(Image from Barnes & Noble)
Stress is an everyday part of Maggie Sullivan's high-pressure life as a Denver neurosurgeon. It's so ingrained in her the 36-year-old almost doesn't notice that she's heading straight for a nervous breakdown. Dreading the results of a malpractice lawsuit against her, grieving a recent miscarriage, and trying to find her way after the break-up of a long-term relationship, Maggie's reached the end of her rope. There's only one place that can heal her broken spirit: Sullivan's Crossing.
A family campground near the intersection of the Colorado and Continental Divide Trails, Sullivan's Crossing has been in Maggie's family for generations. Now run by her estranged father, the place offers everything she needs—peace, quiet, distraction—even if it comes with a side of cantankerous old man. When Sully suffers a debilitating heart attack, Maggie finds herself sucked into caring for her father, his booming business, and a horde of needy tourists. It's a different kind of stress than she's used to, but it may be just what the doctor ordered for both Maggie and Sully.
Maggie can't turn down help right now, but she's still suspicious of Cal Jones, a handsome vagabond who's staying at the campground. She suspects he's not who he appears to be. She's right. As the two work together to keep the campground running, they discover surprising commonalities between them—and a passion with the potential to turn into more than just a fleeting campground romance. Can a summer fling heal two broken people? At Sullivan's Crossing, anything is possible ...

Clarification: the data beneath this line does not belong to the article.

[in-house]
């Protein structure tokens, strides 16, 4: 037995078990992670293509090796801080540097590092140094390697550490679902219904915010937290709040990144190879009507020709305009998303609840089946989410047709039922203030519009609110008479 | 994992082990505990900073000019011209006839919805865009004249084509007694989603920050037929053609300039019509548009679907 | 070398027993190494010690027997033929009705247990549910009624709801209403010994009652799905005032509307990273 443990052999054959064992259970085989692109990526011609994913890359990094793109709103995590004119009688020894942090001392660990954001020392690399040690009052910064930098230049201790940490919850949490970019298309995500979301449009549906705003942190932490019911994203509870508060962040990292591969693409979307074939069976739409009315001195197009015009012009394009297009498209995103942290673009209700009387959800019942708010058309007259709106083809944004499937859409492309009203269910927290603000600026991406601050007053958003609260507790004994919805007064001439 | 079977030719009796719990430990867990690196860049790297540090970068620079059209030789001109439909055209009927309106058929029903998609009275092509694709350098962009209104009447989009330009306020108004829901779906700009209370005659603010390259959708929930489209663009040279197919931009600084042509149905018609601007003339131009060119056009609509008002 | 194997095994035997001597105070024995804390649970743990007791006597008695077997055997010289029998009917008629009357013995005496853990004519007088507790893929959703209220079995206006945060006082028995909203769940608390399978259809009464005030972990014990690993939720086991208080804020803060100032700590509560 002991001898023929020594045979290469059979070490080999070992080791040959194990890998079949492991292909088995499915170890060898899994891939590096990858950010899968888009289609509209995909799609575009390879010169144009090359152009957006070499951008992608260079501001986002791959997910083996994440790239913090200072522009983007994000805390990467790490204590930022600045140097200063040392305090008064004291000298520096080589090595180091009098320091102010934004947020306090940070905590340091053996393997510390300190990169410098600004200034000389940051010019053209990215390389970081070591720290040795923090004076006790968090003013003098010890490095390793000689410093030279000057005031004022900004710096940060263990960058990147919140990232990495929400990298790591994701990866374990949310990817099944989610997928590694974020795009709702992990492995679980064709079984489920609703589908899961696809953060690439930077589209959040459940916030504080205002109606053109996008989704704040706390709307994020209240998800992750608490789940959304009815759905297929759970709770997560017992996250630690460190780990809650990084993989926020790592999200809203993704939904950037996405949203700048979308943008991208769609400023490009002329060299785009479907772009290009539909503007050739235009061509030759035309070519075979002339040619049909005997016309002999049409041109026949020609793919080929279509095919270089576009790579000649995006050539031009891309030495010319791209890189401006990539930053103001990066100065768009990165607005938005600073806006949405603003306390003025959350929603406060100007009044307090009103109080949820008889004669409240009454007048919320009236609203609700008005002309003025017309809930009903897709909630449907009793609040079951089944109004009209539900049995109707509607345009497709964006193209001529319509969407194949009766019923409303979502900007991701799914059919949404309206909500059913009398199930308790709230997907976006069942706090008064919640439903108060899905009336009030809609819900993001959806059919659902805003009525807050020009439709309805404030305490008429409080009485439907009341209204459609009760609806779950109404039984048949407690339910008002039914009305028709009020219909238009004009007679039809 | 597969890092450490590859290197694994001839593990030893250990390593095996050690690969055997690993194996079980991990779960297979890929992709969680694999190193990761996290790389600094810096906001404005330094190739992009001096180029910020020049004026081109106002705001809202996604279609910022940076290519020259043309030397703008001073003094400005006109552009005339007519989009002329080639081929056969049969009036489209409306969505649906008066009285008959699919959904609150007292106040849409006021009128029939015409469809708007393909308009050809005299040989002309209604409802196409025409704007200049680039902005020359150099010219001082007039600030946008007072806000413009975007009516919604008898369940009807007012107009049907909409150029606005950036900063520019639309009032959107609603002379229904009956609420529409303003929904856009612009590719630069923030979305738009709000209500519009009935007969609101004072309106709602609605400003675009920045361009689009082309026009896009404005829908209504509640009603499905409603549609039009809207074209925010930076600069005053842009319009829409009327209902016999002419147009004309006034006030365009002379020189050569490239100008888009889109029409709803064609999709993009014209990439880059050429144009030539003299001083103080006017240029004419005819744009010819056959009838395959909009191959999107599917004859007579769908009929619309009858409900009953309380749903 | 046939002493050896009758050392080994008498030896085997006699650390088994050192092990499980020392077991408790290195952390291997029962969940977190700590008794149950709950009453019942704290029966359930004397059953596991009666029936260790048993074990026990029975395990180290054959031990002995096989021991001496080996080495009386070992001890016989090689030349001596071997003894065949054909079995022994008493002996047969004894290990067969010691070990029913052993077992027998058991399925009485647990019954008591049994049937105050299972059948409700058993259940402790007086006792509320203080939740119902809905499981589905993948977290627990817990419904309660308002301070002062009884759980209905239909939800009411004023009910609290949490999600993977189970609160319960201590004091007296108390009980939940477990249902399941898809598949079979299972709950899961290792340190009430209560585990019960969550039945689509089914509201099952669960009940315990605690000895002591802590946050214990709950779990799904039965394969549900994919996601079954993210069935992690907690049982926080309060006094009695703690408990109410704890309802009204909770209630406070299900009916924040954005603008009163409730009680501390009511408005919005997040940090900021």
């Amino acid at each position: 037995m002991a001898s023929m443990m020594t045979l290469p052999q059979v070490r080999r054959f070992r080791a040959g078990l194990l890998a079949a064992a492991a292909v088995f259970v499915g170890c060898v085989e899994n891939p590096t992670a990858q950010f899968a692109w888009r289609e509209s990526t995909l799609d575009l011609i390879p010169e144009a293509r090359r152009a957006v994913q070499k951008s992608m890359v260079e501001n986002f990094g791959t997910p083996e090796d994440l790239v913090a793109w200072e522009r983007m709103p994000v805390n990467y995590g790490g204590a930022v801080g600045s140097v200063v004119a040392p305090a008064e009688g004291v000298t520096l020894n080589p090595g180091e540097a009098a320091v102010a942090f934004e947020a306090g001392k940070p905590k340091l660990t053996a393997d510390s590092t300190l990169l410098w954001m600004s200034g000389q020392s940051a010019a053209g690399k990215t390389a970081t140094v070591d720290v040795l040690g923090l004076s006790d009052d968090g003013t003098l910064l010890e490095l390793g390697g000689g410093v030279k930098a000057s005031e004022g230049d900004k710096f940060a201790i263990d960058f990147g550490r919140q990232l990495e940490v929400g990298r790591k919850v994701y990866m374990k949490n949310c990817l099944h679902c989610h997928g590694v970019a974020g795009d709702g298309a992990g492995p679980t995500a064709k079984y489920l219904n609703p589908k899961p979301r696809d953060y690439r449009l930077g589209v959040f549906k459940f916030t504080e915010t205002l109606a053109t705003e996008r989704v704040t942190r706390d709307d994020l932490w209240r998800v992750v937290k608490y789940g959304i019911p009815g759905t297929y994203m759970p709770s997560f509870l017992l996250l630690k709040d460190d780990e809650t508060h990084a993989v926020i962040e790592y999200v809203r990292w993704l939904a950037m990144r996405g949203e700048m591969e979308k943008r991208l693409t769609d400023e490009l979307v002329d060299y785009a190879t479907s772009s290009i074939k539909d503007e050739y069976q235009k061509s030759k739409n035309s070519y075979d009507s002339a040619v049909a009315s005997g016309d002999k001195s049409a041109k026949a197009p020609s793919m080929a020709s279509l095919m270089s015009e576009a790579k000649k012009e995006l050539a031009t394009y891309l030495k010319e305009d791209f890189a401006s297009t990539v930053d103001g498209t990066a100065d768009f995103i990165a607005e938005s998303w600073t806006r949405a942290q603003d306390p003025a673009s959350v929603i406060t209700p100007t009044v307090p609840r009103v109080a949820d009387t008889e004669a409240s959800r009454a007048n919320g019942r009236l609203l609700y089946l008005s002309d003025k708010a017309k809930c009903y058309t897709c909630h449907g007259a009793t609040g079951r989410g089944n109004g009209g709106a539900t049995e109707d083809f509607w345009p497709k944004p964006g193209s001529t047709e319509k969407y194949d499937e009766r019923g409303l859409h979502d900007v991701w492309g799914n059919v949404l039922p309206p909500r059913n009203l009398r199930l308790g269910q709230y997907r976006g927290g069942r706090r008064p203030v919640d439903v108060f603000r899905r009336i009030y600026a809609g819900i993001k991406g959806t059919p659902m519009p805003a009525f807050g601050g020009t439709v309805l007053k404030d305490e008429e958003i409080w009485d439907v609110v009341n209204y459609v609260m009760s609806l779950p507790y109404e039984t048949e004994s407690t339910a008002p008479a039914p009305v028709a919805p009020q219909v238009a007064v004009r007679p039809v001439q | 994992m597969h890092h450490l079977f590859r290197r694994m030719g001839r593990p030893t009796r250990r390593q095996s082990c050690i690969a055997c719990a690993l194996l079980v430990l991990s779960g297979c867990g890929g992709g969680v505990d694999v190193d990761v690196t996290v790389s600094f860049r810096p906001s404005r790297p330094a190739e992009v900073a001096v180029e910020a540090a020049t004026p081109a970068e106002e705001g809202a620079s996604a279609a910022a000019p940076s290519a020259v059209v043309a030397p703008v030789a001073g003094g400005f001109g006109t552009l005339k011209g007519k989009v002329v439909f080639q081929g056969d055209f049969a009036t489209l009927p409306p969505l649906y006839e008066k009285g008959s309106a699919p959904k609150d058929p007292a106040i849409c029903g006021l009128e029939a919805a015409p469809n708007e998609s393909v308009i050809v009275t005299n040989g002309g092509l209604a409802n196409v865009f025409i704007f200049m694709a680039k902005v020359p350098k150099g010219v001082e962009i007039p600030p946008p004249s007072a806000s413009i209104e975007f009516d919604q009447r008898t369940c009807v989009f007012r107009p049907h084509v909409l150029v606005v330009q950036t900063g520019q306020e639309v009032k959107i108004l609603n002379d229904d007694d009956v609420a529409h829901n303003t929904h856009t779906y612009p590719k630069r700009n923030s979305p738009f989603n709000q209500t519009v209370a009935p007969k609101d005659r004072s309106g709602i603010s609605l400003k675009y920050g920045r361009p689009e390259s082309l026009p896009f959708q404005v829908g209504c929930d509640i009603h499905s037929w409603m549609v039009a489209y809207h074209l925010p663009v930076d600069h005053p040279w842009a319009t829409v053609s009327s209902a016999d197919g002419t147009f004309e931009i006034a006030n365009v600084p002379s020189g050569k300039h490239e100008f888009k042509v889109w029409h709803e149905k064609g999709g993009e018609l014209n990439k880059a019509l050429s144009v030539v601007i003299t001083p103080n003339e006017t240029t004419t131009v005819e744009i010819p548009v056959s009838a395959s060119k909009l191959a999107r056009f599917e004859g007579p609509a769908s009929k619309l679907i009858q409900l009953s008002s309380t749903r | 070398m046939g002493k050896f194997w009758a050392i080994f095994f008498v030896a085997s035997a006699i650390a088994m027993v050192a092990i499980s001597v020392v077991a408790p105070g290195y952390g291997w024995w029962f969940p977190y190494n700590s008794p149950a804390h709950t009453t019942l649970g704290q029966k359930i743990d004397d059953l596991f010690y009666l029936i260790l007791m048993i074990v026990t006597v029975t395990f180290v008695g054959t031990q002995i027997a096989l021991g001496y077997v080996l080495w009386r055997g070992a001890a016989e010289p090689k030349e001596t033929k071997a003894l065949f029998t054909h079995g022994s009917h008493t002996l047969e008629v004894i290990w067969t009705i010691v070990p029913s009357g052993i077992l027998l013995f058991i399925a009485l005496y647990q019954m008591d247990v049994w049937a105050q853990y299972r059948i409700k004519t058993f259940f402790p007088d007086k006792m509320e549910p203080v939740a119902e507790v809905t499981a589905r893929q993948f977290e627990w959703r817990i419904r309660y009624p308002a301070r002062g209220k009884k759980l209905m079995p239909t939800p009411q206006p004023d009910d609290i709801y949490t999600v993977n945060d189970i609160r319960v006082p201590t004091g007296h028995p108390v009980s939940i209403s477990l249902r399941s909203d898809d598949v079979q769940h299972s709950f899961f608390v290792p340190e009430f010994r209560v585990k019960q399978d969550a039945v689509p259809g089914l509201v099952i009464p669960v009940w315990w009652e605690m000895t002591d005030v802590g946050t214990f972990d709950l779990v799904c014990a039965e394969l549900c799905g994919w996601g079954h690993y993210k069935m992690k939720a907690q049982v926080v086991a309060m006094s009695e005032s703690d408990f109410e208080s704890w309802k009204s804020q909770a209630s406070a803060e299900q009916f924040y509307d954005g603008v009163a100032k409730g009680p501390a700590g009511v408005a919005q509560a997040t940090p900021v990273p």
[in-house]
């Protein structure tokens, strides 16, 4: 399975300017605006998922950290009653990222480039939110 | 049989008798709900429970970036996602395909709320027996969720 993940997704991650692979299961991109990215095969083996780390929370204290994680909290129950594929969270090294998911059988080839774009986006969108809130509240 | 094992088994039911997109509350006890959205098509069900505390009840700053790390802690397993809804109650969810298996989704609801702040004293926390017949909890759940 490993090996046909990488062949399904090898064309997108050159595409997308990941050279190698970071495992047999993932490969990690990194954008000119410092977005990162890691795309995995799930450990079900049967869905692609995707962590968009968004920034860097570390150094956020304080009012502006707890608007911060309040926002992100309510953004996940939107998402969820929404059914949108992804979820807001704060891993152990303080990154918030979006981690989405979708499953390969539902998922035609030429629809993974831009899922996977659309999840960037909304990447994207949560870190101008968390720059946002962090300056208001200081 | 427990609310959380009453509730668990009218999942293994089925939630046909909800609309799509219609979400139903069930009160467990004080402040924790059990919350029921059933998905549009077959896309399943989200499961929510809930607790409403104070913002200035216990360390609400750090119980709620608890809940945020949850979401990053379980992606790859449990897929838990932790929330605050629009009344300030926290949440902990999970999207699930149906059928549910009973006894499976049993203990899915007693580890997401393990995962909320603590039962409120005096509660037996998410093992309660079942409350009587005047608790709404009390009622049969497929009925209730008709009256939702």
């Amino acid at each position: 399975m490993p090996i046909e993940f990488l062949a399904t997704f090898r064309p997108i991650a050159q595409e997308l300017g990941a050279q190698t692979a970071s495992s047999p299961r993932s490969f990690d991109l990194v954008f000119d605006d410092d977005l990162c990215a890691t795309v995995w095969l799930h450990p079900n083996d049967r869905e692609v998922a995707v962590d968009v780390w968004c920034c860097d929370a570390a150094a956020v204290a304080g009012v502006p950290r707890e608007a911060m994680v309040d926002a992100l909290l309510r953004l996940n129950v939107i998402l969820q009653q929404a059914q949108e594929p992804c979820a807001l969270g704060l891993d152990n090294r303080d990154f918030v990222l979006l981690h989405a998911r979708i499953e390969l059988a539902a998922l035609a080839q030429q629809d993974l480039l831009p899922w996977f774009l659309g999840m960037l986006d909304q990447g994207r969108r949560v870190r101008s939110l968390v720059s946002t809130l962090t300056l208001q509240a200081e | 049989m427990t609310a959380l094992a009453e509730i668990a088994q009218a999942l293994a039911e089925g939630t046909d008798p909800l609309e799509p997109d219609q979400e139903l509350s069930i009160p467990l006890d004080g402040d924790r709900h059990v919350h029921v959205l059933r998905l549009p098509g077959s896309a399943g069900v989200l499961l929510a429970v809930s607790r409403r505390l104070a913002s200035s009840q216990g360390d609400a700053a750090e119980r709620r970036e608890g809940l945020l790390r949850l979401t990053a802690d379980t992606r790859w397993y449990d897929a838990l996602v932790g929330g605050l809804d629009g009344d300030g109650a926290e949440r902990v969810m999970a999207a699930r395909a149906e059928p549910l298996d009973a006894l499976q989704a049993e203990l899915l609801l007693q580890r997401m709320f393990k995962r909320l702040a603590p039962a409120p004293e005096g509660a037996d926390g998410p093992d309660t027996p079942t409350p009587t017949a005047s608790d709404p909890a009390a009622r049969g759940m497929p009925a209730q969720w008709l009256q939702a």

I'm not big on the genre as a whole, but I am a sucker for a good Robyn Carr romance. Carr is a warm, generous woman and those personality traits come through in a big way in everything she writes. I love her series set in snug little towns filled with good people who cherish their friends, family, and community. Fiery romances blossom continually in these locales—of course—echoing the cozy glow that emanates from the roads and rills of places like Virgin River, Grace Valley, and Thunder Point.
Like its fellows, Sullivan's Crossing is a place of beauty and belonging. The campground has its own personality, though, which makes it a fun setting. Its residents are warm and down-to-earth, characters who are both compelling and likable. Although the romance between Maggie and Cal is inevitable, I like that Carr gives it time to build into something that feels real. Sullivan's Crossing may not have the same place in my heart that Grace Valley and Virgin River do, but I enjoyed What We Find. It's the first book in a new series—I'm excited to see where it goes!
(Readalikes: Other books by Robyn Carr. She's too prolific for me to list all her novels, but you can learn about them on her very informative website.)
If this were a movie, it would be rated:
for language (a few F-bombs, plus milder expletives), sexual content, violence, and references to the consumption of illegal drugs
To the FTC, with love: I received an ARC of What We Find from the generous folks at Mira Books via those at Little Bird Publicity. Thank you!